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A practical all-fibre laser vibrometer

A practical all-fibre laser vibrometer
A practical all-fibre laser vibrometer
Since the advent of the laser, optical metrology is providing mechanical engineers with data which they previously have considered to be unobtainable. Vibration measurement in situations where the target surface is hot, light or rotating precludes the use of contacting transducers such as accelerometers and, as a result, laser vibrometers have been developed to solve this problem. Their principle of operation relies on the detection of the Doppler shift in the scattered light from the target surface by heterodyne with frequency-shifted reference light from the same laser source. The frequency shift in the reference light provides a carrier frequency in the photodetector output which the Doppler shift from the target surface then frequency modulates. In this way the ambiguity in the direction of the target motion is removed.

The idea of incorporating an open air path-laser vibrometer into an all-fiber device is attractive since this would allow for remote, passive sensing of vibration in situations where direct optical access is precluded. Unfortunately, the need to frequency shift the reference light means that with commercially available frequency shifters, such as Bragg cells, the light must leave the fiber and therefore traverse a different optical path to the target light. Environmental disturbance of either target or reference optical path, in this case, is seen as spurious vibrations included in the detector output. Environmental effects such as temperature changes, acoustic pressure fluctuations or vibration of the fiber itself may change the refractive index of either light path to cause this noise. In order to provide a practical engineering instrument for on-site use these problems must be avoided. An all-fiber device will be described which was first reported in Electronics Letter.
0732-8818
44-47
Laming, R.I.
c86f359b-9145-4148-bc7d-ae4f3d272ca2
Wilmshurst, T.H.
8ad8e5ac-18d4-4fc9-9f00-6d23b10af49d
Halliwell, N.A.
f5ed3106-dbc5-4005-8b34-1186aed549e5
Baker, J.
bf383151-af5c-4783-8f9b-7bff94043354
Laming, R.I.
c86f359b-9145-4148-bc7d-ae4f3d272ca2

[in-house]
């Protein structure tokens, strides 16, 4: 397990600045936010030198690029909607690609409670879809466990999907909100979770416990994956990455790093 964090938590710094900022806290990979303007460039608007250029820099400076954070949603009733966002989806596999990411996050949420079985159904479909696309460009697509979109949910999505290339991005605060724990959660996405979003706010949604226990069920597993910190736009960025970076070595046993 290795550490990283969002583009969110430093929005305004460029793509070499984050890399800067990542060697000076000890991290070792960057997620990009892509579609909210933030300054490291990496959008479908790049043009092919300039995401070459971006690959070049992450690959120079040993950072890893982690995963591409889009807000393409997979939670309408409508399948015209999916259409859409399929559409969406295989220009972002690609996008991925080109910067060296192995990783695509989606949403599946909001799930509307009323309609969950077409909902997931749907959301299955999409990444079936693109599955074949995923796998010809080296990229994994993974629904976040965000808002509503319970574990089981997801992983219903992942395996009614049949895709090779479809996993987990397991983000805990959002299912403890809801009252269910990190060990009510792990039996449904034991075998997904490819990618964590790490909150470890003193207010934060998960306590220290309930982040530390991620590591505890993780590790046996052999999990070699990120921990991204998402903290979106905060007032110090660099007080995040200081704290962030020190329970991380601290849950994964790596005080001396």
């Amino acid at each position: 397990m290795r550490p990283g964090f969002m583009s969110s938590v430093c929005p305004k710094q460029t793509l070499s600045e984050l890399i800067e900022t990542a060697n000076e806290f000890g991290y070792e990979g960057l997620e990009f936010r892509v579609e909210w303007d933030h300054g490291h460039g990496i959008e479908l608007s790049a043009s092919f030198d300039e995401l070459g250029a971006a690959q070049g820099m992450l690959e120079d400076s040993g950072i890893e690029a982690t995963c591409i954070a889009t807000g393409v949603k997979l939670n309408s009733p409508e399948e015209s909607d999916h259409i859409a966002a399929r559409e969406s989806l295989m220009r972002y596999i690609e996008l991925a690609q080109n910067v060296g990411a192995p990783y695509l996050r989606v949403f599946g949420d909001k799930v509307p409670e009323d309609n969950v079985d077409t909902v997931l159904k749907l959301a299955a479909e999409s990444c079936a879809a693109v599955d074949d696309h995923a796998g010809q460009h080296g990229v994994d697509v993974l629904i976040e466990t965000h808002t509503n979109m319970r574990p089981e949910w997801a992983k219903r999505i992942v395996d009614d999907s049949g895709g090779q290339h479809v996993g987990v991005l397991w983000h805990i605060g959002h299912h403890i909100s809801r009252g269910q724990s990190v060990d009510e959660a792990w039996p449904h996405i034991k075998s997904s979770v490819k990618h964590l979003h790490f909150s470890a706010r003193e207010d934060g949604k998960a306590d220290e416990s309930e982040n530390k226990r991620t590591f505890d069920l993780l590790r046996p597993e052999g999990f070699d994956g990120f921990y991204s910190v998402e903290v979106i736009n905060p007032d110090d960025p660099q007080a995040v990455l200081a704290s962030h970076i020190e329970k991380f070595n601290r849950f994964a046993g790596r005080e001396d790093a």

Wilmshurst, T.H.
8ad8e5ac-18d4-4fc9-9f00-6d23b10af49d
Halliwell, N.A.
f5ed3106-dbc5-4005-8b34-1186aed549e5
Baker, J.
bf383151-af5c-4783-8f9b-7bff94043354

Laming, R.I., Wilmshurst, T.H., Halliwell, N.A. and Baker, J. (1990) A practical all-fibre laser vibrometer. Experimental Techniques, 14 (2), 44-47. (doi:10.1111/j.1747-1567.1990.tb01080.x).

Record type: Article

Abstract

Since the advent of the laser, optical metrology is providing mechanical engineers with data which they previously have considered to be unobtainable. Vibration measurement in situations where the target surface is hot, light or rotating precludes the use of contacting transducers such as accelerometers and, as a result, laser vibrometers have been developed to solve this problem. Their principle of operation relies on the detection of the Doppler shift in the scattered light from the target surface by heterodyne with frequency-shifted reference light from the same laser source. The frequency shift in the reference light provides a carrier frequency in the photodetector output which the Doppler shift from the target surface then frequency modulates. In this way the ambiguity in the direction of the target motion is removed.

The idea of incorporating an open air path-laser vibrometer into an all-fiber device is attractive since this would allow for remote, passive sensing of vibration in situations where direct optical access is precluded. Unfortunately, the need to frequency shift the reference light means that with commercially available frequency shifters, such as Bragg cells, the light must leave the fiber and therefore traverse a different optical path to the target light. Environmental disturbance of either target or reference optical path, in this case, is seen as spurious vibrations included in the detector output. Environmental effects such as temperature changes, acoustic pressure fluctuations or vibration of the fiber itself may change the refractive index of either light path to cause this noise. In order to provide a practical engineering instrument for on-site use these problems must be avoided. An all-fiber device will be described which was first reported in Electronics Letter.

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Published date: March 1990

Identifiers

Local EPrints ID: 78458
URI: https://eprints.soton.ac.uk/id/eprint/78458
ISSN: 0732-8818
PURE UUID: e7ef4988-3fe7-4e80-bb5f-02871a50045b

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Date deposited: 11 Mar 2010
Last modified: 18 Jul 2017 23:24

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Contributors

Author: R.I. Laming
Author: T.H. Wilmshurst
Author: N.A. Halliwell
Author: J. Baker

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